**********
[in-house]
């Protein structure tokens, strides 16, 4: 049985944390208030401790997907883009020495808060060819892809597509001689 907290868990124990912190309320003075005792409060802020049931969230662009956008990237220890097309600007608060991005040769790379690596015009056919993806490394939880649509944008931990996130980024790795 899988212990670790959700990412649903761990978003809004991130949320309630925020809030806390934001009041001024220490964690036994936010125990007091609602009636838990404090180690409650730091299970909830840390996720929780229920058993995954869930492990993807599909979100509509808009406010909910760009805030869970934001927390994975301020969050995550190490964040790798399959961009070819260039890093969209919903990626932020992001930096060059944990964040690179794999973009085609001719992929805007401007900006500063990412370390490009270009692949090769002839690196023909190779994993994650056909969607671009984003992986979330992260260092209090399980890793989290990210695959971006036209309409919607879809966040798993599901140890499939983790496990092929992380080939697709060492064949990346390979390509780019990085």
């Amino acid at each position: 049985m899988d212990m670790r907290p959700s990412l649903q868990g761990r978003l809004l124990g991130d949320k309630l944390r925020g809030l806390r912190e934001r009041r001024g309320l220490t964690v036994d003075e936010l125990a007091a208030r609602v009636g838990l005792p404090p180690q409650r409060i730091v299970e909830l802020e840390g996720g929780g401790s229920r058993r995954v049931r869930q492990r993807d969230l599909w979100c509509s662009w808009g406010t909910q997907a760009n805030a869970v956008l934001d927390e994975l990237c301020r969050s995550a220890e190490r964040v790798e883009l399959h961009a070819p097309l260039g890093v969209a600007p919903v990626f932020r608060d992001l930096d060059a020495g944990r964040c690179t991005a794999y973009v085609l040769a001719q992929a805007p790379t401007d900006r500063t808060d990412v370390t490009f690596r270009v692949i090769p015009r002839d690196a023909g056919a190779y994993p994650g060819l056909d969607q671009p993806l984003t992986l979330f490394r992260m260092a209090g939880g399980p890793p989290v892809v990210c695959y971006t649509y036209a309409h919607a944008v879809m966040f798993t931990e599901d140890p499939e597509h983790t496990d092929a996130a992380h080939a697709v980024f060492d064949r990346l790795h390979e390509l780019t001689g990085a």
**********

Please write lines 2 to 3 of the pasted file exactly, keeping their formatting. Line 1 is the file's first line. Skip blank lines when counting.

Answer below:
């Protein structure tokens, strides 16, 4: 049985944390208030401790997907883009020495808060060819892809597509001689 907290868990124990912190309320003075005792409060802020049931969230662009956008990237220890097309600007608060991005040769790379690596015009056919993806490394939880649509944008931990996130980024790795 899988212990670790959700990412649903761990978003809004991130949320309630925020809030806390934001009041001024220490964690036994936010125990007091609602009636838990404090180690409650730091299970909830840390996720929780229920058993995954869930492990993807599909979100509509808009406010909910760009805030869970934001927390994975301020969050995550190490964040790798399959961009070819260039890093969209919903990626932020992001930096060059944990964040690179794999973009085609001719992929805007401007900006500063990412370390490009270009692949090769002839690196023909190779994993994650056909969607671009984003992986979330992260260092209090399980890793989290990210695959971006036209309409919607879809966040798993599901140890499939983790496990092929992380080939697709060492064949990346390979390509780019990085």
């Amino acid at each position: 049985m899988d212990m670790r907290p959700s990412l649903q868990g761990r978003l809004l124990g991130d949320k309630l944390r925020g809030l806390r912190e934001r009041r001024g309320l220490t964690v036994d003075e936010l125990a007091a208030r609602v009636g838990l005792p404090p180690q409650r409060i730091v299970e909830l802020e840390g996720g929780g401790s229920r058993r995954v049931r869930q492990r993807d969230l599909w979100c509509s662009w808009g406010t909910q997907a760009n805030a869970v956008l934001d927390e994975l990237c301020r969050s995550a220890e190490r964040v790798e883009l399959h961009a070819p097309l260039g890093v969209a600007p919903v990626f932020r608060d992001l930096d060059a020495g944990r964040c690179t991005a794999y973009v085609l040769a001719q992929a805007p790379t401007d900006r500063t808060d990412v370390t490009f690596r270009v692949i090769p015009r002839d690196a023909g056919a190779y994993p994650g060819l056909d969607q671009p993806l984003t992986l979330f490394r992260m260092a209090g939880g399980p890793p989290v892809v990210c695959y971006t649509y036209a309409h919607a944008v879809m966040f798993t931990e599901d140890p499939e597509h983790t496990d092929a996130a992380h080939a697709v980024f060492d064949r990346l790795h390979e390509l780019t001689g990085a």